(laughs) I’ve made them all so I don’t know which one is the biggest. I’ve made every one you could possibly make (laughs). I’ve been too wordy, I’ve been too verbose, I’ve not said what I wanted to say, I’ve made it a cloak and dagger when it should have been pretty straight forward. I’ve done it all but I think the biggest mistake, at the end of the day, it’s like fishing to me. If you feel like you got one in the boat, I think you had a good day. That’s kind of how I always looked at it. Even if the song isn’t that great, the fact is that you did it, the exercise, and the biggest mistake you can make is not writing. Because you’ve got to write. If you want to write songs, you’ve got to sit down and write them. I think it just takes that and you just got to stay at it and keep writing.
You’ve recorded over twenty albums. Which one do you remember as being the most difficult to get done?
Oh that’s easy. It wasn’t difficult for me because I was so drunk and high that I don’t remember making it but it was a record I made with Norbert Putnam called Warming Up To The Ice Age. It’s not a bad record, it’s got some moments, but I was hardly present. I was such a mess. And that was right before I went on my sort of last hurray, so to speak, down to New Orleans and coming back and making calls from the Mississippi phone booth asking for help (laughs). It was sort of my last debacle before I turned myself in, so to speak. But there’s some good stuff, like I said, but I just kind of waltzed through it. I wish I’d been more present, let’s put it that way.
In terms of some level of difficulty, Riding With The King wasn’t hard but I had to do it in two pieces with two different production teams. I did Side 1 with Ron Nagle and Scott Matthews up in San Francisco. We cut a whole record but my A&R person at Geffen didn’t think I had a whole record. She said, “Who else would you want to try and go in and cut some more stuff with?” And I said Nick Lowe and she said, “Okay, let’s do that.” So it wound up being the first side was the best stuff I cut with Ron and Scott, and Side 2 was me and Nick Lowe over in London recording with his band, the Cowboy Outfit, back in 1983. So I guess that was the most labor intensive, if you will.
But Sonny Landreth, I was watching a live video of him playing with you on “Riding With The King” and he was amazing.
Oh, he’s unbelievable. I can’t believe I ever got to play with him. You know who put me onto him was Ray Benson, Asleep At The Wheel. We had made Bring The Family with Ry Cooder and Jim Keltner and Nick Lowe and they weren’t going to be able to tour the record. So I was looking for a touring band that could play that record. And Ray called me and said, “I hear you are looking for a band for the Bring The Family tour. I got a guy and his name is Sonny Landreth and he’s the other slide guitar player.” (laughs) That’s how he put it. So there was only two according to Ray and one of them was Sonny and the other was Ry.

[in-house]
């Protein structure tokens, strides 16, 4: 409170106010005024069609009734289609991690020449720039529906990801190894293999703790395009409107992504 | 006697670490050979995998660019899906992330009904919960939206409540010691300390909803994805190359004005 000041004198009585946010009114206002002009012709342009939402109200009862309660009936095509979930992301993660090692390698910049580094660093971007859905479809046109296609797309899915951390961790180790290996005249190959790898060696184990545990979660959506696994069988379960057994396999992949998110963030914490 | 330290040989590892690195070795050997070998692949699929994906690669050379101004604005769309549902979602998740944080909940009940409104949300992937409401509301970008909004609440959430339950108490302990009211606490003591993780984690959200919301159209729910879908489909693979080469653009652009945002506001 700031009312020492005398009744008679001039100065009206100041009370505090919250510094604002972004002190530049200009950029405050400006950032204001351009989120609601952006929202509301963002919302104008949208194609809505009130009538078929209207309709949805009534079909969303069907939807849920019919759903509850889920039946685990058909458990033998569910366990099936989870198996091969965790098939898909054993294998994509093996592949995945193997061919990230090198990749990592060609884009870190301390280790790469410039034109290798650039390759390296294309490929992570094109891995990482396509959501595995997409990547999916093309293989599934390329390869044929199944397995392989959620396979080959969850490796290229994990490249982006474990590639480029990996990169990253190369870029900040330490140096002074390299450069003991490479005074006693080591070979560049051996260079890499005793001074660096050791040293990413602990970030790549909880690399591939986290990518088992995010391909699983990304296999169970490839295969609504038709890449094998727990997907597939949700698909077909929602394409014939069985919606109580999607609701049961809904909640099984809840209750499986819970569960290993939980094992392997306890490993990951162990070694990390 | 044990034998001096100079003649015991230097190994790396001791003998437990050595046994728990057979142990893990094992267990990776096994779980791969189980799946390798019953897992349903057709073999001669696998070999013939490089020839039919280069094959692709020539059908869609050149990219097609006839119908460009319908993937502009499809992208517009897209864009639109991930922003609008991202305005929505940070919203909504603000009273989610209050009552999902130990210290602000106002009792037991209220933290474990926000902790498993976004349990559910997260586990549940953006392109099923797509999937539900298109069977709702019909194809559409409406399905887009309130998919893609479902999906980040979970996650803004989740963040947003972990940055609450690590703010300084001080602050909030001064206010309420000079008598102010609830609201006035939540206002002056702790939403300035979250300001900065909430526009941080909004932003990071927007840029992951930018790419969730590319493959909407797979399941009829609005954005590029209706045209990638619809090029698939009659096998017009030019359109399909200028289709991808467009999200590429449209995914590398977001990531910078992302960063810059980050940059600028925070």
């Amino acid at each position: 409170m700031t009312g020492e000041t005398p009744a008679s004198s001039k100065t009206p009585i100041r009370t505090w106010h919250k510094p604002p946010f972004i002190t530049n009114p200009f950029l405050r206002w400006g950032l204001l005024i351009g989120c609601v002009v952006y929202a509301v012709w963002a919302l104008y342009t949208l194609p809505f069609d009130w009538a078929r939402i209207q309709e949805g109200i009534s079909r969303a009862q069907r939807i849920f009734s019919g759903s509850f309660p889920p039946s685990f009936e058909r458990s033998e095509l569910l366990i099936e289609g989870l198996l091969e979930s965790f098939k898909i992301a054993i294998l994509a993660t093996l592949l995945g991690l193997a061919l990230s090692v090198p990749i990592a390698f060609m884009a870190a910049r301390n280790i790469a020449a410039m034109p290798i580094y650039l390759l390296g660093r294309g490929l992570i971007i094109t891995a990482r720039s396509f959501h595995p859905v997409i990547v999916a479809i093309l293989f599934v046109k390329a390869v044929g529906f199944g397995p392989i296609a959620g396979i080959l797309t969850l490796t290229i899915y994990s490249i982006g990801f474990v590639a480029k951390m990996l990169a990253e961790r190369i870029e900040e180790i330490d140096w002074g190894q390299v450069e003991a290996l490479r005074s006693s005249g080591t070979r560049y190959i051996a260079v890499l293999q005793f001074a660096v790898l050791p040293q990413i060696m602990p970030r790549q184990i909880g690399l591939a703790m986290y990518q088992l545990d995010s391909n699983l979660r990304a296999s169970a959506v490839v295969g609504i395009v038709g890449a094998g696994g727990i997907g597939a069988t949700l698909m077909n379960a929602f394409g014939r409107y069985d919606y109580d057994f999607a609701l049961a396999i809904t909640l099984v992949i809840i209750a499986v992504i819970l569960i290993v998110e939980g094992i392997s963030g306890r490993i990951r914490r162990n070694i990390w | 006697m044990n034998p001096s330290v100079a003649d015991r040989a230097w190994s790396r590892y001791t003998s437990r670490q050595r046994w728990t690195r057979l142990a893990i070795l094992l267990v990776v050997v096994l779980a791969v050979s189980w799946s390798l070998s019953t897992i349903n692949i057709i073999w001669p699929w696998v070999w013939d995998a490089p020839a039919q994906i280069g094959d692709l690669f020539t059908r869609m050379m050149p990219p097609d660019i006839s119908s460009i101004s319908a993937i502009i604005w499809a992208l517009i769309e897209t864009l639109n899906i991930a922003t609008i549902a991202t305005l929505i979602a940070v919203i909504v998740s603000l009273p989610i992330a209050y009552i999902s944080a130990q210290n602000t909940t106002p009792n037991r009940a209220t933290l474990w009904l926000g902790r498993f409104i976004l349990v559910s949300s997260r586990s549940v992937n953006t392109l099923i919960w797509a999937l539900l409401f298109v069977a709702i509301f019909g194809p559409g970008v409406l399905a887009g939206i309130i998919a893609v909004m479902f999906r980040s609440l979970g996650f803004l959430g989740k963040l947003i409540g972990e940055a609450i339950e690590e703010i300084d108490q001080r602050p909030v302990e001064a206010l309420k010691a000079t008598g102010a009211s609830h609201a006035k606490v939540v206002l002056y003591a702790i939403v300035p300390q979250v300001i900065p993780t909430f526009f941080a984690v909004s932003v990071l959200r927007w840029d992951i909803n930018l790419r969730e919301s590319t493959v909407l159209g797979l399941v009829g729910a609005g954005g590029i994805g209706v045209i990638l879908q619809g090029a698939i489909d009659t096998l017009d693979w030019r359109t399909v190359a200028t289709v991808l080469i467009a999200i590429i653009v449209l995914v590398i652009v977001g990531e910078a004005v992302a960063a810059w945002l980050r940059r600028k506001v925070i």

Is your daughter Lilly doing anything right now?
She is just finishing off a record that they’re just going to put to the streaming services and she’s going to call that her new record for this year. Then she’s going to go in the studio again and work with a producer to make a record to put out next year. She just played the 4th of July thing here in downtown Nashville and she’s doing some other dates this year, going out here and there, some with the band and some solo. But she’ll have this record up on streaming pretty soon I think, within a couple of months, and then next year they’ll put out a brand new record.
John, how many of your original musical goals do you think you’ve met?
Oh, I’ve gone beyond my wildest dreams. I mean, I’ve played with people I’ve wanted to play with, I’ve had songs recorded by artists that I’m just flabbergasted they would even record one of my songs. It’s all gravy. You know, with Bring The Family, I finally had a little audience. It took me that long to kind of get a bit of an audience and it’s been all delight and wonderment ever since.
You never thought about giving up?
No, no, I didn’t know how to do anything else and I still don’t (laughs). I’m grateful and feel very fortunate that I get to do this and that has never left me. Ever since I finally got straightened out, I started realizing what was really important: family, friends, other people, and this wonderful music that just means so much to me.
Portrait by Patrick Sheehan; live photos by Leslie Michele Derrough